The epistemology of conspiracy theories

Peter McIndoe didn’t finish college, but he’s brilliant. With his “Birds Aren’t Real” “movement,” meant to be absurdist, he is demonstrating an impressive insight into conspiracy theorizing. I don’t know what we do with this insight; he doesn’t seem to know either.[1] But this has to be an important step. Here’s a piece I’ll be thinking about:

[Peter McIndoe] also draws a tentative line between faith and conspiracy theory: “The Christian worldview is really just about how you’re determining truth. Where are you getting truth from? What is your relationship with truth? For the Christian, your foundational relationship with the truth is determined by faith, its definition is that you can’t argue with it or interrogate it.”

That mindset, plus the religious yearning for one single theory that explains everything, really softens up the brain – these are my words, not his – for conspiracy theories, which meet the same need. I think there is an actual concrete example of this journey, from fundamentalist Christianity to QAnon (again, this is definitely me not him, he is much less strident than I am). The paedophile element of QAnon, where Hillary Clinton and a huge global web of powerful liberals, are abusing children and keeping them in tunnels, sounds completely unhinged. But if you’ve been vehemently anti-abortion on faith grounds for years, then to your mind, feminists and other liberals are already in favour of murdering children.[2]

The author, Zoe Williams, takes some liberties, injecting her own interpretations, which she identifies, but I’ll leave that alone for now. What’s important here is the epistemology, the question of how you know what you claim to know. McIndoe’s theory makes a lot of sense. And yes, he’s got faith down.

The part that’s missing is how and why that “faith,” if we’re going to call it that, attaches itself to Donald Trump’s toilet paper. One clue lies in a distrust of elites. Another in distrust of mainstream media. If you distrust all traditionally reliably authoritative sources of information, what do you trust? Random shit? But how do you get there?

There’s a difference between conspiracy theories and faith, the latter of which usually—not always—attaches to ancient, but sometimes contemporary, claims of divine insight: Buddhists call it “enlightenment.” Born again Christians call it “seeing the light.” In all cases it is a mystical but unverifiable insight into the unknowable. I was tempted to suggest a common element is unverifiability, but no, conspiracy theories are often demonstrably wrong. You could, for example, dissect a bird and find it to have been a living creature—no cameras, no radio relaying images to Central Intelligence Agency servers. Similarly, experiments with the various forms of snake oil in the pandemic have sometimes found them potentially harmful.[3]

You cannot similarly disprove the existence of a god. You cannot similarly disprove the existence of life after death; these are unknowable. The “faith” of conspiracy theories attaches to what may be knowably wrong, but where the knowers are distrusted.

But this fails to answer the question: What do you do with this?

The response of real-life conspiracists to Birds Aren’t Real has shifted now: “They think Birds Aren’t Real is a CIA psy-op. They think that we are the CIA, we’re put out there as a weapon against conspiracy theorists.”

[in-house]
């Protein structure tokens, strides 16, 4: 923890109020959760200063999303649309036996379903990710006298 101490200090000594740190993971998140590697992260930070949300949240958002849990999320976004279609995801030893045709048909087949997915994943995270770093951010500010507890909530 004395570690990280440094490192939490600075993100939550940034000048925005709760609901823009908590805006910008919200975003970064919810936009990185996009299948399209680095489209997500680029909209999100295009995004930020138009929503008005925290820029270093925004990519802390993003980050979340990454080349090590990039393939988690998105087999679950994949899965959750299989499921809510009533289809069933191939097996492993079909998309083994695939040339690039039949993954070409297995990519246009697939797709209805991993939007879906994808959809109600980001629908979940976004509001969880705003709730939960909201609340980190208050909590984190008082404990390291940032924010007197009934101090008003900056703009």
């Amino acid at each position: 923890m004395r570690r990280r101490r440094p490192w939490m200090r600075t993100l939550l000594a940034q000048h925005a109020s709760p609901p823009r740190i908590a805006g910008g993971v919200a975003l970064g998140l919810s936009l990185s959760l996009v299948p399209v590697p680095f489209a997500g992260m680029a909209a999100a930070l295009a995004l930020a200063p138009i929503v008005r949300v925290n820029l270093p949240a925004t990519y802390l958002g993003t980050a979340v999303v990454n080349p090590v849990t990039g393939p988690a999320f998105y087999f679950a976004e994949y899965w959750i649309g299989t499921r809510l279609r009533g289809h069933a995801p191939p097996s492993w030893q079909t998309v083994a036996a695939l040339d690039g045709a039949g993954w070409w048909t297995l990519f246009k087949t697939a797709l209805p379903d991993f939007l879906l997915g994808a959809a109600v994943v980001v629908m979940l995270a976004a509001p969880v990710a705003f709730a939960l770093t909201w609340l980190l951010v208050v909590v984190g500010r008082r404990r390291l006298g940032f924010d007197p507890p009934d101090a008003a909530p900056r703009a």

McIndoe has a long game with Birds Aren’t Real: “I think it has the potential to be a creative collective for a long time. I would love Birds Aren’t Real to continue to be a space to process the badness. I don’t think the madness is going to necessarily end. I think the lunacy is going to become more intense.”[4]

What I think McIndoe is getting to here can be visualized as a spiraling downwards into a deep, dark chasm, or perhaps, to return to my earlier metaphor, following Trump’s shit as he flushes the toilet. I’m not seeing a way out here.

  1. [1]Zoe Williams, “‘The lunacy is getting more intense’: how Birds Aren’t Real took on the conspiracy theorists,” Guardian, April 14, 2022,
  2. [2]Zoe Williams, “‘The lunacy is getting more intense’: how Birds Aren’t Real took on the conspiracy theorists,” Guardian, April 14, 2022,
  3. [3]Ariana Eunjung Cha and Laurie McGinley, “Antimalarial drug touted by President Trump is linked to increased risk of death in coronavirus patients, study says,” Washington Post, May 22, 2020,; Hannah Knowles and Timothy Bella, “A hospital refused to give ivermectin to a covid patient. Then a judge ordered doctors to administer it,” Washington Post, September 2, 2021,; Rong-Gong Lin, II, “Anti-vaccine forces pushing ivermectin. It can be toxic, dangerous, officials say,” Los Angeles Times, August 31, 2021,; Laurie McGinley and Josh Dawsey, “Touting criticized study, White House presses FDA to authorize hydroxychloroquine — again,” Washington Post, July 10, 2020,; Aaron Rupar, “Trump and Fox News want to send their hydroxychloroquine hype down the memory hole,” Vox, April 22, 2020,; Andrea Salcedo, “Ohio judge reverses colleague’s decision on covid patient’s ivermectin treatment: ‘Judges are not doctors,’” Washington Post, September 7, 2021,; Michael D. Shear and Maggie Haberman, “Health Dept. Official Says Doubts on Hydroxychloroquine Led to His Ouster,” New York Times, April 22, 2020,; Paul Waldman, “The real reason Trump is obsessed with hydroxychloroquine,” Washington Post, April 7, 2020,
  4. [4]Zoe Williams, “‘The lunacy is getting more intense’: how Birds Aren’t Real took on the conspiracy theorists,” Guardian, April 14, 2022,

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